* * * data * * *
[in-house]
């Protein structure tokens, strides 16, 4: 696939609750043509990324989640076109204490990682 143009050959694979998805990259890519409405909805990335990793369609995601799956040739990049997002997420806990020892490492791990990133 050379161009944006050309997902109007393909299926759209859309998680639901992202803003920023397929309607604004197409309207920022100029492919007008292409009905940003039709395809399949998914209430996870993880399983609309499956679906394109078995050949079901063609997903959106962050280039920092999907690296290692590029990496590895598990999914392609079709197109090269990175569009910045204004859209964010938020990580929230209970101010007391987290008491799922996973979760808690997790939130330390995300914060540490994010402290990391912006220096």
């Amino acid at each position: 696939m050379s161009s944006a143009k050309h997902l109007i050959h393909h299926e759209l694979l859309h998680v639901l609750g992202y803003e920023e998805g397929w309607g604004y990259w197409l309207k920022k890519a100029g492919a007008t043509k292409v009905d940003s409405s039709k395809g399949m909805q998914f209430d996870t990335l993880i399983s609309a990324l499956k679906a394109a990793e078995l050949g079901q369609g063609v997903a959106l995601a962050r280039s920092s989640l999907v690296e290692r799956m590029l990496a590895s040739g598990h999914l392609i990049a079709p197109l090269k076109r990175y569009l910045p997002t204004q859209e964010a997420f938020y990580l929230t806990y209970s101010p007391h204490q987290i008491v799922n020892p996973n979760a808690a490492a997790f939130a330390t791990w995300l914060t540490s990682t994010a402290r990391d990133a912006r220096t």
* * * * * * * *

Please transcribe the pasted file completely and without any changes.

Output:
[in-house]
């Protein structure tokens, strides 16, 4: 696939609750043509990324989640076109204490990682 143009050959694979998805990259890519409405909805990335990793369609995601799956040739990049997002997420806990020892490492791990990133 050379161009944006050309997902109007393909299926759209859309998680639901992202803003920023397929309607604004197409309207920022100029492919007008292409009905940003039709395809399949998914209430996870993880399983609309499956679906394109078995050949079901063609997903959106962050280039920092999907690296290692590029990496590895598990999914392609079709197109090269990175569009910045204004859209964010938020990580929230209970101010007391987290008491799922996973979760808690997790939130330390995300914060540490994010402290990391912006220096």
């Amino acid at each position: 696939m050379s161009s944006a143009k050309h997902l109007i050959h393909h299926e759209l694979l859309h998680v639901l609750g992202y803003e920023e998805g397929w309607g604004y990259w197409l309207k920022k890519a100029g492919a007008t043509k292409v009905d940003s409405s039709k395809g399949m909805q998914f209430d996870t990335l993880i399983s609309a990324l499956k679906a394109a990793e078995l050949g079901q369609g063609v997903a959106l995601a962050r280039s920092s989640l999907v690296e290692r799956m590029l990496a590895s040739g598990h999914l392609i990049a079709p197109l090269k076109r990175y569009l910045p997002t204004q859209e964010a997420f938020y990580l929230t806990y209970s101010p007391h204490q987290i008491v799922n020892p996973n979760a808690a490492a997790f939130a330390t791990w995300l914060t540490s990682t994010a402290r990391d990133a912006r220096t």